UK says no warning shots were fired, says ship is conducting innocent passage through Ukrainian waters
MOSCOW: Russia claimed on Wednesday that it had fired warning shots at a British navy destroyer in the Black Sea over an alleged violation of the country's territorial waters, but the UK denied the incident had occurred.
Incidents involving Western aircraft and ships are not uncommon at Russia's borders, especially during heightened tensions with Washington, Brussels and London, but rarely result in open fire.
The HMS Defender "was given a preliminary warning that weapons would be used if the state borders of the Russian Federation were violated. It did not react to the warning," the Russian defence ministry said, according to Interfax news agency.
The ministry added that "a border patrol ship fired warning shots" and a Su-24 aircraft dropped four bombs along the destroyer's path. It said that the ship then left Russian waters.
But the UK's defence ministry swiftly denied that the incident had happened.
"No warning shots have been fired at HMS Defender. The Royal Navy ship is conducting innocent passage through Ukrainian territorial waters in accordance with international law," the ministry said.
London said it believed Russia was "undertaking a gunnery exercise" and had provided prior warning of its activity.
After announcing that it had fired warning shots at HMS Defender — a T45 destroyer — Russia's defence ministry summoned Britain´s military attache, Interfax reported.
The defence ministry then released a statement denouncing the "dangerous actions" of HMS Defender, describing the incident as a "gross violation of the UN convention" and calling on London to conduct an investigation.
Meanwhile, foreign ministry spokeswoman Maria Zakharova said that Britain's ambassador to Russia would be summoned over the incident.
"We qualify this as a gross British provocation that runs counter to international law and Russian law," she said.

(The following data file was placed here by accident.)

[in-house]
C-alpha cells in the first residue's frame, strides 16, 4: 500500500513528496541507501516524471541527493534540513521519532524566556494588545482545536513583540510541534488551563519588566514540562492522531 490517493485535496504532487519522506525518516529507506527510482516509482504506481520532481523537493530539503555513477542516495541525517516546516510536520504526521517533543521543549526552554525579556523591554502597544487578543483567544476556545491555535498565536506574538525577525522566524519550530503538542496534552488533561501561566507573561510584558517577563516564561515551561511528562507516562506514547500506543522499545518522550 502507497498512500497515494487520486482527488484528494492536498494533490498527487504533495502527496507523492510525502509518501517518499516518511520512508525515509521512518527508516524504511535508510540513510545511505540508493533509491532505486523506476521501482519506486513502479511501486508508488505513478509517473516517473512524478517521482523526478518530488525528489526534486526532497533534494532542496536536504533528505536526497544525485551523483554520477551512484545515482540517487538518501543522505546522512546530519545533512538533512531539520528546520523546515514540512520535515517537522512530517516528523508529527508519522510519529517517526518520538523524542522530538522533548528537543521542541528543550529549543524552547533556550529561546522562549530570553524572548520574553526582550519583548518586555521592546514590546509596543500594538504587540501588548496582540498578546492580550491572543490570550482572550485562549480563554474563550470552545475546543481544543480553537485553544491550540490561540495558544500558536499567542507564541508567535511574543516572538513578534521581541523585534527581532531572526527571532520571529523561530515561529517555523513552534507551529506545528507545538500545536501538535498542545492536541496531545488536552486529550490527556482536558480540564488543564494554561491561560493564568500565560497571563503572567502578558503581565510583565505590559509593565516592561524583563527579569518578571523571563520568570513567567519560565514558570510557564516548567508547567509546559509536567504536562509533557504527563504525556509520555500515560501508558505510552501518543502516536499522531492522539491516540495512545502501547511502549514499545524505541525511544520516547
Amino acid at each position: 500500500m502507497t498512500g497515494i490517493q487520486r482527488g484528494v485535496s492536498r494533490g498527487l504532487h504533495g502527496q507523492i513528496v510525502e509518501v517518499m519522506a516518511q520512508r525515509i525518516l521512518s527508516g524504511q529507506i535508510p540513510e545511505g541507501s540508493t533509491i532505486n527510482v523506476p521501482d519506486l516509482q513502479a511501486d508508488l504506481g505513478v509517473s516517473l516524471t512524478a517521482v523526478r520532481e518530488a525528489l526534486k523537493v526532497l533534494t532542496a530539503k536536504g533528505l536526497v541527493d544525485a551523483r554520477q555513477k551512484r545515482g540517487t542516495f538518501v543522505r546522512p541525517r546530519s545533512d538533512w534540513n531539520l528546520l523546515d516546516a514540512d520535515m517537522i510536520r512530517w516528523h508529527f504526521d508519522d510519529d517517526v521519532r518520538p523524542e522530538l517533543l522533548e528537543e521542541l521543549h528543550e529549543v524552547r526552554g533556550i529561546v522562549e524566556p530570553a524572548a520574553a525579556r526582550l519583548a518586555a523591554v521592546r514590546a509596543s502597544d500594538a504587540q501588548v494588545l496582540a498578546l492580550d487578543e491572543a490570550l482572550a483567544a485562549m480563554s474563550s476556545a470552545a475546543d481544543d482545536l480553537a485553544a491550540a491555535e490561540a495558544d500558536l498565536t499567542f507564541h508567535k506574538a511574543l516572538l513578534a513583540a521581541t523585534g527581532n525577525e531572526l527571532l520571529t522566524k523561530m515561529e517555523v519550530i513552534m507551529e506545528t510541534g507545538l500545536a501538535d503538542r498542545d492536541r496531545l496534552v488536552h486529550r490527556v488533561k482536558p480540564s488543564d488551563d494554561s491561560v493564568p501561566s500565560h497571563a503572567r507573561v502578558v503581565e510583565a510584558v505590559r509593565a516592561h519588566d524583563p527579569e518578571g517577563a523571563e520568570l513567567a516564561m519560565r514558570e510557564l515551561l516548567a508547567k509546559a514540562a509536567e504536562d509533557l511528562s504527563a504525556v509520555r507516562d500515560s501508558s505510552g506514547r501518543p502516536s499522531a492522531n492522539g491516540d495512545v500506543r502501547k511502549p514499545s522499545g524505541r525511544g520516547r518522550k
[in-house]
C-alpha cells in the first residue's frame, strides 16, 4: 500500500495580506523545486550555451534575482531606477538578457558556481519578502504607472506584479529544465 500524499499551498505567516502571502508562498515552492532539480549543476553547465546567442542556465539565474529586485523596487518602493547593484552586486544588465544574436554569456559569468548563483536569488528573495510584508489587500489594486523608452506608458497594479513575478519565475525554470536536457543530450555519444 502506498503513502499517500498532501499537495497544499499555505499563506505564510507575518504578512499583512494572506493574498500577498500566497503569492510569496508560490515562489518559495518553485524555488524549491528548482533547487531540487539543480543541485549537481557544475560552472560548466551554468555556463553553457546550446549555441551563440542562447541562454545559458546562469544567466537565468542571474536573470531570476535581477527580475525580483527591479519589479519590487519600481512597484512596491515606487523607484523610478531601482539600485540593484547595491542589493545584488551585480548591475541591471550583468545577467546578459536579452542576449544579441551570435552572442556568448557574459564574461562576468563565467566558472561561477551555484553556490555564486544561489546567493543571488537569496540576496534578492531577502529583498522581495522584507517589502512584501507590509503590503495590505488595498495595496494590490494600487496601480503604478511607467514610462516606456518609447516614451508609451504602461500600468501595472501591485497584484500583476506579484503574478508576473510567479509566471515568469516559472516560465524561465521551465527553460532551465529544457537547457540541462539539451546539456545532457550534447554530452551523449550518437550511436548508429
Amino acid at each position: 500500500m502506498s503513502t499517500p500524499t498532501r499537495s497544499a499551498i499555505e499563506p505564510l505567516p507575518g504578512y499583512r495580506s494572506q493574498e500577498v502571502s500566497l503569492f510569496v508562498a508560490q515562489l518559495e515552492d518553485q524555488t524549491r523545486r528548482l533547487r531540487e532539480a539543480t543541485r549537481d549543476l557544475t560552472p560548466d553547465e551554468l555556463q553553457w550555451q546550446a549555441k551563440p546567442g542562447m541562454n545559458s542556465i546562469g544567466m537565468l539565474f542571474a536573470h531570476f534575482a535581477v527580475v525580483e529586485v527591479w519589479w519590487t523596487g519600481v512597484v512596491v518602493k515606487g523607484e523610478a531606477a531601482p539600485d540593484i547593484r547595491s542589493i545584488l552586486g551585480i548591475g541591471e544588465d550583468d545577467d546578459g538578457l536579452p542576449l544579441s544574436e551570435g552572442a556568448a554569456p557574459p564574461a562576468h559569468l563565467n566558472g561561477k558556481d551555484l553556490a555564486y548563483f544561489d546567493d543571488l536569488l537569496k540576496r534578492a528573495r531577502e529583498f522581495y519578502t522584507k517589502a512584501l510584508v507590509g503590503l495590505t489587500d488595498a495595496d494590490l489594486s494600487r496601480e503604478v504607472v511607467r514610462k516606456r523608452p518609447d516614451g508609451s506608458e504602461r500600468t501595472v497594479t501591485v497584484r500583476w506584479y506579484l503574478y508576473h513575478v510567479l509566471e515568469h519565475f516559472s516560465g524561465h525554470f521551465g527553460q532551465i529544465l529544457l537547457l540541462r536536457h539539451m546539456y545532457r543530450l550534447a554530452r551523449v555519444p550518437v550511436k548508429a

According to Moscow, the incident took place off the coast of Cape Fiolent on Crimea, which Russia annexed from Ukraine in 2014, also claiming the peninsula's coastal waters.
The Royal Navy said earlier this month that HMS Defender had "peeled away" from its strike group conducting NATO operations in the Mediterranean to carry out "her own set of missions" in the Black Sea.
On Wednesday, UK Defence Secretary Ben Wallace said in a statement that HMS Defender had been carrying out a "routine transit from Odessa towards Georgia across the Black Sea".
Earlier on Wednesday, President Vladimir Putin said Russia was "concerned" about the NATO build-up near Russian borders.
Addressing an international security conference in Moscow, Putin said the alliance "refuses to constructively consider our proposals to de-escalate tensions and reduce the risk of unpredictable incidents".
The US periodically sends warships to the region in a show of support for Ukraine, often drawing protests from Russia.
Ukraine's Foreign Minister Dmytro Kuleba on Wednesday slammed Russia's "aggressive and provocative policy" in the Black Sea region, describing it on Twitter as a "constant threat" to Kiev and its allies.
At the height of tensions over Ukraine this spring after Russia built up troops on its border and in Crimea, Moscow stepped up military exercises in the Black Sea and Washington warned it would send two warships.
Those ships were never dispatched, as Russia pulled back its forces and the tensions eased.
At the time, Russia also threatened to close parts of the Black Sea, which would have affected access to Ukrainian ports in the Sea of Azov, which is connected to the Black Sea through the Kerch Strait on the eastern tip of Crimea.
Ukraine had been free to navigate the Kerch Strait — of crucial importance to Kiev for exporting grain and steel — along with Russia until 2014, when Moscow claimed full control of the waterway after annexing Crimea.
"By international law, of course, the waters off Crimea are not Russian, as the annexation is not recognised," Mark Galeotti, a professor of Russian studies at University College London, tweeted on Wednesday.
"Continuing to pass those waters — without being too provocative — is a crucial way of reaffirming law over land and sea grab."
The most serious recent tensions over the waters were in November 2018, when Russian forces boarded and took control of three ships as they headed through the Kerch Strait.
Russia captured 24 Ukrainian sailors in the seizure, returning them to Ukraine as part of a prisoner swap in September 2019.